'It was a wonderful, amazing, fantastic feeling,' said Evolutions managing director Simon Kanjee about winning the award. 'I had persuaded myself that The Farm was going to win again and that we'd have to be gracious in defeat.'
The award caps a year of rapid and occasionally traumatic growth for Evolutions. Speaking to Broadcast, Kanjee said that more change lay ahead.
'We're ambitious,' he said. 'We need a period of consolidation, so there won't be many earthquakes in the next month or two, but we're already working on the next phase.'
Kanjee intends to grow turn-over by 'another few million' in 2007 and will hire more staff. 'Once we've chosen which route to go down we'll have a better idea of how many staff [we need] and in what areas,' he said.
Evolutions became Soho's largest independent post facility last spring, when it acquired Nats Post Production for a seven-figure sum. The merged company re-branded under the Evolutions name in September with Kanjee at the helm and it now occupies four central London sites, comprising 80 suites and more than 150 staff.
Kanjee admitted that the merger was 'a traumatic time' for staff. 'That's what made winning the Broadcast award so great. We went through the transition together, so it's really nice to see that it worked.'
Despite the upheaval, 2006 was creatively bright for Evolutions. High-profile projects included The Apprentice, Green Wingand QI for Talkback Thames, Top Gearfor the BBC and Shipwreckedfor RDF. Evolutions' editors are now onlining RDF's reality show The Verdict, which airs this month.
'This really was Evolutions' year,' commented a special group of awards judges, who were drawn from the production and post-production sectors. 'It expanded without losing quality of service. Producers want to go back there.'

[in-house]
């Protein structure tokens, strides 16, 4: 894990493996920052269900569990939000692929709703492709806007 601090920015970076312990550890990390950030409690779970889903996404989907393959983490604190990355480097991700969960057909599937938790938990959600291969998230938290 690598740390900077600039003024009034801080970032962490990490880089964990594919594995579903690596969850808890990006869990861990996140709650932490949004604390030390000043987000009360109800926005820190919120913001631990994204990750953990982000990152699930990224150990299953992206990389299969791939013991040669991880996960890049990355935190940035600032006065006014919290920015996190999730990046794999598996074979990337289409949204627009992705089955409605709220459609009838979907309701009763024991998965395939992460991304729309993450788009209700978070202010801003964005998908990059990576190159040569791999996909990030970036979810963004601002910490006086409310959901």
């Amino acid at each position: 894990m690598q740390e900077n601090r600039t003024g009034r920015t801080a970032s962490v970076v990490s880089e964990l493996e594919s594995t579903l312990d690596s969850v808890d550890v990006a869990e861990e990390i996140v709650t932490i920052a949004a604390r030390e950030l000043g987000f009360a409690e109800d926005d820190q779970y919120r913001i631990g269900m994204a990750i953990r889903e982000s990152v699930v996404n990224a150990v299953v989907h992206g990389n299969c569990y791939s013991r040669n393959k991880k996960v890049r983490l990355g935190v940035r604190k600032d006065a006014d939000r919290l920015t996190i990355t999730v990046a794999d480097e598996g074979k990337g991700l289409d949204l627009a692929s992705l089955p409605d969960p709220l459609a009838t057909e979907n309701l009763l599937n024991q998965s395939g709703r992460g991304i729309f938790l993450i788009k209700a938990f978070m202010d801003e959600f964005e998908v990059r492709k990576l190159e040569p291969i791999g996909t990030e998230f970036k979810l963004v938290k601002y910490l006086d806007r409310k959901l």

Kanjee said Evolutions would continue to focus on television. 'We won't suddenly start making commercials or films. We want to grow our market share and use technology more intelligently.'
He admitted that it was hard to predict which technology justifies most investment, but tapeless workflow is a likely contender. 'It's exciting and will be quite revolutionary.'
Exciting for a company of Evolutions' size, perhaps, but less so for struggling facilities. 'Investing in new technology is difficult for any size facility. Even we can't just write out a cheque,' Kanjee said.
Kanjee is positive about the future of post despite the trend towards in-house editing. 'Facilities will always be needed for bigger, more creative and complicated projects . Top Gear'seditors have to craft something more than cuts and mixes.'
However, the sector will inevitably see more consolidation, he said. 'I'm not good at crystal ball-gazing, but I think there will be a polarised market where the boutiques will always succeed and big companies can make investments relatively easily.'
Mid-sized facilities may need to merge to survive, but Kanjee doesn't see it as an easy option. 'There's a lot of ego in our industry and few people talk to each other honestly. So it may be hard for people to get together.'
Kanjee may not like crystal balls, but he is aiming for a victory for Evolutions at the Broadcast Awards 2008. 'It's harder to retain the title than to win it, but that's the mission. We're going to do all we can to win again.'